posted on Dec, 27 2004 @ 07:58 PM
Lady, I will make it simple for you also. In the real world this is how it works. Animals are food and on the food chain it would appear that humans are at the top of the pyramid. Though admittedly not always the smartest on the planet. I do what I have to do. I gave all posters a way to save all their beloved 'wild horses'. Do I stand around and watch a coyote suffer? No, but I also dont chase it through the timber after shooting it as I would a deer. Not worth it. On a working farm time is money, you don't sleep in and you actually work all day. I return at least once a month to fix fence, cut hay, seed ground, bushog, check ponds, burn piles of junk and when in season hunt. Work comes first by far though and it doesn't mean sitting in front of the pc or even flying the plane I use to get there and buzz the farm with to announce my arrival to family.

The horses have an out, but I again will not take care of them. I earn the same amount as now off the land and its all yours for a 99 year lease.

posted on Dec, 27 2004 @ 08:05 PM

Originally posted by just_a_pilot
Lady, I will make it simple for you also. In the real world this is how it works. Animals are food and on the food chain it would appear that humans are at the top of the pyramid.

Hmmm, no noe ever said it was different
Where do you read that into this thread?
[quote[]If it is a clean shot then so much the better. If I shot it in the gut and It wasnt a clean shot then it does suffer ( except for a coyote, good for nothing mange carrying disease ridden and sickness infested creatures they are
if you don't want to give off the impression, or if your not the type of person that enjoys the suffering of wildlife, perhaps you could choose your wording more carefully, so as not give the impression to others......

posted on Dec, 27 2004 @ 08:08 PM
Gotcha. No problem. I understand what you mean. I also believe it is a difference in growing up around a farm and animals as opposed to never being near them yet 'loving' them.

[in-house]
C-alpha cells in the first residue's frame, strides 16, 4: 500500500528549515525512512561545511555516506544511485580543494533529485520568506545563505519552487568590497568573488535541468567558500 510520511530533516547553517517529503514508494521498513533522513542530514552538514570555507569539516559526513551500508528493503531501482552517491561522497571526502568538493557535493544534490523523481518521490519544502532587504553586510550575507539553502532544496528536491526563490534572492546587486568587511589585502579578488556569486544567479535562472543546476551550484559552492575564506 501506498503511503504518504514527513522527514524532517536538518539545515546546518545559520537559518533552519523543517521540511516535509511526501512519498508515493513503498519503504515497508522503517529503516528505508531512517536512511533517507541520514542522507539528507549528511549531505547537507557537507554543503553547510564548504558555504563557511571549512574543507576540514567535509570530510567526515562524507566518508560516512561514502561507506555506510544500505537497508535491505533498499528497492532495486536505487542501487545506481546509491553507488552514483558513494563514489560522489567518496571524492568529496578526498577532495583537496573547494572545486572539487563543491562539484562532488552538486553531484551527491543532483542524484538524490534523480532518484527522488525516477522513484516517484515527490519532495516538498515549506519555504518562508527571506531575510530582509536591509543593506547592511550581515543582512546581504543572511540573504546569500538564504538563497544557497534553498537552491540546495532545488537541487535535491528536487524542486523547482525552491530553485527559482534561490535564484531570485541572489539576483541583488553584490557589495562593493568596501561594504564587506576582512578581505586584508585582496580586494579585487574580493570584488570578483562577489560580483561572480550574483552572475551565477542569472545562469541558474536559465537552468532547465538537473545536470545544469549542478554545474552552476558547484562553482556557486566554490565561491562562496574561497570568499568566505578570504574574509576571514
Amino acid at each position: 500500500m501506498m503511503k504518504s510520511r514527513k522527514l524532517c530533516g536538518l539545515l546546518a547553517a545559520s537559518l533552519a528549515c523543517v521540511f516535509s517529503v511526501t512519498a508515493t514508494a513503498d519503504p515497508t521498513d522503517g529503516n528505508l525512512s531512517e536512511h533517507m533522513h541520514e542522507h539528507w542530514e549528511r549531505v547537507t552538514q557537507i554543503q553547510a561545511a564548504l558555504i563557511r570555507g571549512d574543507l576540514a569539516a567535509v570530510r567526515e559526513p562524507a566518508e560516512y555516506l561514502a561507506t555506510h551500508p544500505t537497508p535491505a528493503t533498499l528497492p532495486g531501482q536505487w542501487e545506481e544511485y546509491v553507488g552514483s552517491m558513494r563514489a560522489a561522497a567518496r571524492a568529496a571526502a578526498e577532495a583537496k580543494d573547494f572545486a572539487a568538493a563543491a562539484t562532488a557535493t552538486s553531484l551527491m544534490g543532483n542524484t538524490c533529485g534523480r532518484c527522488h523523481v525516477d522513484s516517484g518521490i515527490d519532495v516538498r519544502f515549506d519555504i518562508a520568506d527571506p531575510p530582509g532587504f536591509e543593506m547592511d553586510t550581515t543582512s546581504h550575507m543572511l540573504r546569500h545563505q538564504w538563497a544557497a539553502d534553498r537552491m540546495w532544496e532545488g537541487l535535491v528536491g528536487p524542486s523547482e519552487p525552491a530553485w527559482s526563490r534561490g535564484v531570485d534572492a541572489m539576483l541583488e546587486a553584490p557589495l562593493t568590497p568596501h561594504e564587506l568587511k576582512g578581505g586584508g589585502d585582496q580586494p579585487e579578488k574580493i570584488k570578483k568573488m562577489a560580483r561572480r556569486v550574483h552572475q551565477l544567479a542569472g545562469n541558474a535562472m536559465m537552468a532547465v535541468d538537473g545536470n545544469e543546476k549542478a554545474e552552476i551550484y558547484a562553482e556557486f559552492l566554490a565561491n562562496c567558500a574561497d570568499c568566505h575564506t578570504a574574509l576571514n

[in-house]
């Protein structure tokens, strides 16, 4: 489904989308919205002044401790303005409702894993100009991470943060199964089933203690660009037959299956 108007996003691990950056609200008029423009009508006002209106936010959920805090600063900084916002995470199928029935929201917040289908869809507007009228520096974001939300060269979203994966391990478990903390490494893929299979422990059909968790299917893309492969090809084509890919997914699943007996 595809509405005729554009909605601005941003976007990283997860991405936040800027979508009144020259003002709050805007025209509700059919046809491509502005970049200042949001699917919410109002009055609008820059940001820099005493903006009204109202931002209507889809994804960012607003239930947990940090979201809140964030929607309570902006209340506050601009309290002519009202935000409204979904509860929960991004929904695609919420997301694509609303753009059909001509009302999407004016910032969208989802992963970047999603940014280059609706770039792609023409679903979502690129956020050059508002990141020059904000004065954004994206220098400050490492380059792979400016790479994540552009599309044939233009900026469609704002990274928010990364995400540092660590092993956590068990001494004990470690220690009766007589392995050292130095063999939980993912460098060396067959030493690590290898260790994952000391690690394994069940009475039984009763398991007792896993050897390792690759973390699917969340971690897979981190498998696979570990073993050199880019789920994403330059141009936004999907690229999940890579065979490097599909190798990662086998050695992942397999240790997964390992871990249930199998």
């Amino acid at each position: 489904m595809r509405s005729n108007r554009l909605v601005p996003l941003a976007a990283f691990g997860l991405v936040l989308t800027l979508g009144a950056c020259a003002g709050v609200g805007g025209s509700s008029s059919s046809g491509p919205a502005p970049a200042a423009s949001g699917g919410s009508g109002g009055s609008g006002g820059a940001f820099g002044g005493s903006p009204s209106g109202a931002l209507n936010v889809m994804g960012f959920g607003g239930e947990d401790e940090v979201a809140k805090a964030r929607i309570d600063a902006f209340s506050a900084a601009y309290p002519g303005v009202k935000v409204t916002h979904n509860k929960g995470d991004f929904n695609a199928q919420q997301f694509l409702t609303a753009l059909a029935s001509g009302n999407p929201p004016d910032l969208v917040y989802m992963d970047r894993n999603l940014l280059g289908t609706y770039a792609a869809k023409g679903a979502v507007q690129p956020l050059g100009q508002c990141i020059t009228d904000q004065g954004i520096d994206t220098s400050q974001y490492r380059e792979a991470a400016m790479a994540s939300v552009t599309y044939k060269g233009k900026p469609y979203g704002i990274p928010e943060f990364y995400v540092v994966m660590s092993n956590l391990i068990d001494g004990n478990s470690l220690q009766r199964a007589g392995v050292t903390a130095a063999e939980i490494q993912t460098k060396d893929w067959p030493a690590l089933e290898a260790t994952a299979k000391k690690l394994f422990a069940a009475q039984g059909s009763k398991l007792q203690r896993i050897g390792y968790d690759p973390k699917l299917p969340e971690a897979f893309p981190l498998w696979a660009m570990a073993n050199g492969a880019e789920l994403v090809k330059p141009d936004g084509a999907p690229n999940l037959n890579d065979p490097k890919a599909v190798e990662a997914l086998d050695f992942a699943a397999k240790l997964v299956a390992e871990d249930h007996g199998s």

posted on Dec, 27 2004 @ 08:13 PM

Originally posted by just_a_pilot
I also believe it is a difference in growing up around a farm and animals as opposed to never being near them yet 'loving' them.

Nope...sorry! I lived on a farm as kid, family members have farms, I've seen the workings of a farm from slaughtering to sister has a horse farm, Walkers & Quarter horses. I work with animals for a living and have for over 18 years now.....part of that in Vet Teching....I'm 50 years old I am not naive on this subject.

posted on Dec, 27 2004 @ 08:20 PM
I was not refering to you specifically as you stated earlier you lived on a farm. I was speaking of others who seem to post that have no idea what happens on one. For instance my sister is 15 and thinks its terrible we don't let dogs in the house.

posted on Dec, 27 2004 @ 08:23 PM

Originally posted by just_a_pilot
For instance my sister is 15 and thinks its terrible we don't let dogs in the house.

I let my dogs in the house, hell I sleep with my dogs....all you have only outside guarding dogs?

posted on Dec, 27 2004 @ 08:37 PM
Nahh, I have ( well my ex has now ) a golden named maggie. She goes inside. The others are hunting hounds and they stay in the barn and roam at night.

posted on Dec, 27 2004 @ 09:33 PM
Well, since this thread is on the front page again, and since it is drifting, let me reiterate:

Horses (and coyotes) are indigenous to the Americas. Horses are the foundation of modern industrial society, and we owe them respect for helping us to build the modern world. They live on land that is the property of the American Indians, and should not be 'managed' by US corporate or government interests without the Native Governments being involved. I am both an Indian and a former rancher. Respect the Horse.

posted on Dec, 27 2004 @ 09:56 PM
Look the bottom line is this: From your own save the horsie campaign. The HORSE YOU KNOW IS NOT NATIVE OF NORTH AMERICA. Shut yer pie hole for a minute and READ. The Eohippus was about the size of a DOG and was extinct in North America about 10 million years ago and the Przewalski horse looks like a damn burro.. THE HORSES IN THE BLM ARE IMPORTS! Jeezusss these horses are FERAL meaning domesticated that ran away from home. Also realize that when these horses give birth a staggering number of 'babies' are rounded up. Too many horses.

Horses are bred by humans for use as food. Meat from (injured) horses that vets have put down with a lethal injection is not used for consumption: the carcasses of such animals are cremated. In Europe horses are specially raised for their meat. These horses run wild and are not trained as carriage animals. In 2001, people consumed an estimated 153,000 tonnes of horse meat worldwide.

In the late palaeolithic (Magdalenien) wild horses formed an important source of food.